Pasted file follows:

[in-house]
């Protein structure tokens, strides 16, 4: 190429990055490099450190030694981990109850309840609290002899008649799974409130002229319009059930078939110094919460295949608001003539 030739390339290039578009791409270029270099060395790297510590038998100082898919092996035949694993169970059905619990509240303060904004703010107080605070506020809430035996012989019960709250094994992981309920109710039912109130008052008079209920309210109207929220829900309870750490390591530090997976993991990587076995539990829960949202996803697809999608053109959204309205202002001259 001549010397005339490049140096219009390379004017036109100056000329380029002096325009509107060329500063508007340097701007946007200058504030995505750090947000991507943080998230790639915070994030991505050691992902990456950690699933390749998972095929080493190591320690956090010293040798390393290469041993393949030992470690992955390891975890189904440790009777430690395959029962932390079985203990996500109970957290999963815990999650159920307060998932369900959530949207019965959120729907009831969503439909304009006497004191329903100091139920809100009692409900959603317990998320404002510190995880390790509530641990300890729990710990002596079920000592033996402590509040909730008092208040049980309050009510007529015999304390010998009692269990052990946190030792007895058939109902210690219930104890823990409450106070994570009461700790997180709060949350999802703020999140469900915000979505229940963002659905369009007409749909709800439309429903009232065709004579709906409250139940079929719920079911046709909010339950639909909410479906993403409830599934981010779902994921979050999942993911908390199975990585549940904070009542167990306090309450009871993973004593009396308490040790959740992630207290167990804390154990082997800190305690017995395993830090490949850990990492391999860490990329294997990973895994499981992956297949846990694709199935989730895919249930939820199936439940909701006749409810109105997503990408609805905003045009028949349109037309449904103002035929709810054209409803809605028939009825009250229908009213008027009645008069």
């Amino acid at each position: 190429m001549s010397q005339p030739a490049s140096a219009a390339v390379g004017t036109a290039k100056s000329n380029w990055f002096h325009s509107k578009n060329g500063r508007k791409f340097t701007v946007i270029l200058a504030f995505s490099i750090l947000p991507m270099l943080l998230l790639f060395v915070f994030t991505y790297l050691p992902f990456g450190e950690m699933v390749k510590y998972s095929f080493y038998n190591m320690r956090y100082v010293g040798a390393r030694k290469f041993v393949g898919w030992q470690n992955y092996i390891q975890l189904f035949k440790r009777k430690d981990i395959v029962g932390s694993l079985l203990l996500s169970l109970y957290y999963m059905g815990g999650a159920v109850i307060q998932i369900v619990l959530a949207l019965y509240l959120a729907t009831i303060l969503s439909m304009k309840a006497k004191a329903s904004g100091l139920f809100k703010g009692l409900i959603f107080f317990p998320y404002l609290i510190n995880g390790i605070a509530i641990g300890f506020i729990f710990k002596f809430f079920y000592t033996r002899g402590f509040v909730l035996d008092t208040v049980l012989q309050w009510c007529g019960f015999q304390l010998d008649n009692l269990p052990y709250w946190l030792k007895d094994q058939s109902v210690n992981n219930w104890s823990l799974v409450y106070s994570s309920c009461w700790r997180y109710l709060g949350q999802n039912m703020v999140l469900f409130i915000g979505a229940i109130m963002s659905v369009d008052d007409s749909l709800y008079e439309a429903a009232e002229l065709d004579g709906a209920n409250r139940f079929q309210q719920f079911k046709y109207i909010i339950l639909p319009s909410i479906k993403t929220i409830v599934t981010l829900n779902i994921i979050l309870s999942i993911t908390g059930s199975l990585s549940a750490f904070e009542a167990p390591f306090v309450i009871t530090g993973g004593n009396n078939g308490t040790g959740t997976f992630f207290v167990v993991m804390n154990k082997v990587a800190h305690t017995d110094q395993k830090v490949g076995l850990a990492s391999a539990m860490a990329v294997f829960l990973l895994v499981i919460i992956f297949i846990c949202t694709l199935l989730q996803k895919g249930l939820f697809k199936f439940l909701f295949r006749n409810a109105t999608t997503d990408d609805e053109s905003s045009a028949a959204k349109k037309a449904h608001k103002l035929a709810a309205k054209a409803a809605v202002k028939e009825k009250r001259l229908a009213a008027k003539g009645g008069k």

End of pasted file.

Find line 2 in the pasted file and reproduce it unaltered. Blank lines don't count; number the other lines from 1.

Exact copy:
């Protein structure tokens, strides 16, 4: 190429990055490099450190030694981990109850309840609290002899008649799974409130002229319009059930078939110094919460295949608001003539 030739390339290039578009791409270029270099060395790297510590038998100082898919092996035949694993169970059905619990509240303060904004703010107080605070506020809430035996012989019960709250094994992981309920109710039912109130008052008079209920309210109207929220829900309870750490390591530090997976993991990587076995539990829960949202996803697809999608053109959204309205202002001259 001549010397005339490049140096219009390379004017036109100056000329380029002096325009509107060329500063508007340097701007946007200058504030995505750090947000991507943080998230790639915070994030991505050691992902990456950690699933390749998972095929080493190591320690956090010293040798390393290469041993393949030992470690992955390891975890189904440790009777430690395959029962932390079985203990996500109970957290999963815990999650159920307060998932369900959530949207019965959120729907009831969503439909304009006497004191329903100091139920809100009692409900959603317990998320404002510190995880390790509530641990300890729990710990002596079920000592033996402590509040909730008092208040049980309050009510007529015999304390010998009692269990052990946190030792007895058939109902210690219930104890823990409450106070994570009461700790997180709060949350999802703020999140469900915000979505229940963002659905369009007409749909709800439309429903009232065709004579709906409250139940079929719920079911046709909010339950639909909410479906993403409830599934981010779902994921979050999942993911908390199975990585549940904070009542167990306090309450009871993973004593009396308490040790959740992630207290167990804390154990082997800190305690017995395993830090490949850990990492391999860490990329294997990973895994499981992956297949846990694709199935989730895919249930939820199936439940909701006749409810109105997503990408609805905003045009028949349109037309449904103002035929709810054209409803809605028939009825009250229908009213008027009645008069």